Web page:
The Ark In the News
Marasa Africa, an official supporter of World Lion Day, would like to remind you of the plight of the lion. We have combined forces with our sister company Premier Safaris in order to highlight the plight of the lion.
The baby rhino is losing. I think. It’s a little hard to figure the rules for sure, but the baby African buffalo does seem to have the upper hand. Hoof. The two stand a couple feet apart, staring at each other. Behind them, their mothers look on with the kind of indifference of mothers everywhere who see their kids playing a harmless game.
“Tha’s nowt sa queer as folks,” my dad would have said. Which, in translation from his strong Lincolnshire dialect, means “There’s nothing as strange as people”. Yes, he would have thoroughly enjoyed the trip we had last Sunday to the Ark in the Aberdares. And I reckon he would have enjoyed the people-watching even as much as, if not more than, game viewing.
We've followed James Sturz to India, where he pondered Bengali tigers. This time, he takes us on safari to Kenya, where the menagerie he encountered inspired a series of koans, the paradoxes that Zen Buddhist monks ponder to achieve enlightenment.
We were returning from an afternoon safari when the first bell buzzed over the intercom. Having already spent a night at the Ark, a quirky Noah's Ark-like lodge tucked into the thick, verdant forests of Kenya's Aberdare National Park, I was familiar with the drill: one bell meant elephants arriving to the salt lick and watering hole that the back of the lodge overlooks. Two bells signalled a rhino. While I would have jumped at the chance to catch even a glimpse of either a few days back, Kenya's easy proximity to buffalo, giraffe, zebra and other African wildlife has an odd way of dulling your senses. Rather then run to the lodge's triad of decks with camera in tow, I turned down the hall toward my room. But as I reached my door, the bell buzzed a third time – a pattern we had never heard before.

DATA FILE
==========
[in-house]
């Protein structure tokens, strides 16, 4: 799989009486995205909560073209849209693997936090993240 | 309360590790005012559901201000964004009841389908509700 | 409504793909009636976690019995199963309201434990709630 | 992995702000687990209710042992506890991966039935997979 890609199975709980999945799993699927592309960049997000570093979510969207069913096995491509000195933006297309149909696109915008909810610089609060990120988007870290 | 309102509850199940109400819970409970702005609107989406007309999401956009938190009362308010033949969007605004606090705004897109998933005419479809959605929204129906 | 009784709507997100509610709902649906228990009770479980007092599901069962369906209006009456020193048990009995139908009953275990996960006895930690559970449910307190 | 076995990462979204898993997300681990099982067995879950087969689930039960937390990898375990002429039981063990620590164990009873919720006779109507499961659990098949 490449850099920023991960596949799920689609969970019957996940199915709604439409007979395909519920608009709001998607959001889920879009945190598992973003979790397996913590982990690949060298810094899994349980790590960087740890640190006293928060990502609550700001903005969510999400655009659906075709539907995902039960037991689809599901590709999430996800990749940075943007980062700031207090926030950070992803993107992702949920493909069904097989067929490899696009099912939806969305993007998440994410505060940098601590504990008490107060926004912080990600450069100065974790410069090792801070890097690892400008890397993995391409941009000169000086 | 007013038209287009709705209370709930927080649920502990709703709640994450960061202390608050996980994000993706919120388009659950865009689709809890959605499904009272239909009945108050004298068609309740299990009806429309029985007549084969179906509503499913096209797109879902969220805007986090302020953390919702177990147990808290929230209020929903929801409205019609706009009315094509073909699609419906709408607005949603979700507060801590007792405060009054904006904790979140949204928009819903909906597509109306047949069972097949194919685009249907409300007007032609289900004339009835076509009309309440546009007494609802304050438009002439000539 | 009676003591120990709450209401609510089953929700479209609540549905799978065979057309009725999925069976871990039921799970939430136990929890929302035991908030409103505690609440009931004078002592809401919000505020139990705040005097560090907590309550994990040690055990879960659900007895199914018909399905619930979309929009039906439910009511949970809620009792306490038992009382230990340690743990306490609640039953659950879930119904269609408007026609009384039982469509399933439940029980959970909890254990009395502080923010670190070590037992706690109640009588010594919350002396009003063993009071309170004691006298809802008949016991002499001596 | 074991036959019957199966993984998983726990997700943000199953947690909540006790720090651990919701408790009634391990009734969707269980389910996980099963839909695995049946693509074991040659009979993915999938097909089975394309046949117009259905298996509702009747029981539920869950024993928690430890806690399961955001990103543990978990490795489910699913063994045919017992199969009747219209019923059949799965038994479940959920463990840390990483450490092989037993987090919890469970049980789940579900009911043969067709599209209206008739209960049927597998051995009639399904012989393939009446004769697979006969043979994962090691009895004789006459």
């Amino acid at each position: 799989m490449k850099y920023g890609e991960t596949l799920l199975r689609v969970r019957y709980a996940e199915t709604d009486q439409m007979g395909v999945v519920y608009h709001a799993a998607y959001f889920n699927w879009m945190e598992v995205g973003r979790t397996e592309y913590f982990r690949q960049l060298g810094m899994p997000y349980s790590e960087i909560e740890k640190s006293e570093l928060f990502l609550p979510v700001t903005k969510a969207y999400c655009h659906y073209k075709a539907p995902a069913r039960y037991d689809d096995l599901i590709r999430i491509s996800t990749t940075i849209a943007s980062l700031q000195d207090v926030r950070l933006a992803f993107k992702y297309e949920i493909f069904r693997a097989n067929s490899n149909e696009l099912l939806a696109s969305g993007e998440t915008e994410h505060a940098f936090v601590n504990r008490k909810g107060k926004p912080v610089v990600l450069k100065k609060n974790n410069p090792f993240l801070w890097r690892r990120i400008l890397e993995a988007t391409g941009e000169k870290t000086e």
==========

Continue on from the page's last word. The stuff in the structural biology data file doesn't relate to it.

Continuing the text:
Spanning 300-square miles and three eco-systems, Kenya’s Aberdare National Park has so much to offer that we stayed in two different sections just to do it justice. Unlike the open savanna of the Mara, this park has one of the most dense and diverse forests in the country–changing from jungle to bamboo groves to misty moorlands–plus, it’s packed with wildlife. We used the historic Aberdare Country Club as our gateway to the park and then dove deeper with an overnight at their sister lodge, The Ark. For more on our safari adventures, plus our hysterical journey from Nanuki, read on.
The Ark Voted one of the Top 20 Luxury Hotels in Kenya
Kenya’s The Ark, set in the game-rich Aberdare National Park, has launched a webcam that streams live video 24/7 of wild animals coming to its floodlit watering hole and salt lick. Guest wannabes, Ark-o-philes or the just plain curious can virtually observe elephants, buffalo, impala and other game quench their thirsts, soak up nutrients, vie for position or try to get their “teen-agers” to obey.
The Aberdare Country Club started out as a property given to a lord by the King of England. Back in the 'twenties, it was built and nurtured by the lord and his family in a grand colonial style. Part of its beauty was its surroundings of huge acreage—hills, animals, and the natural beauty that is the Aberdare forest and surrounding areas.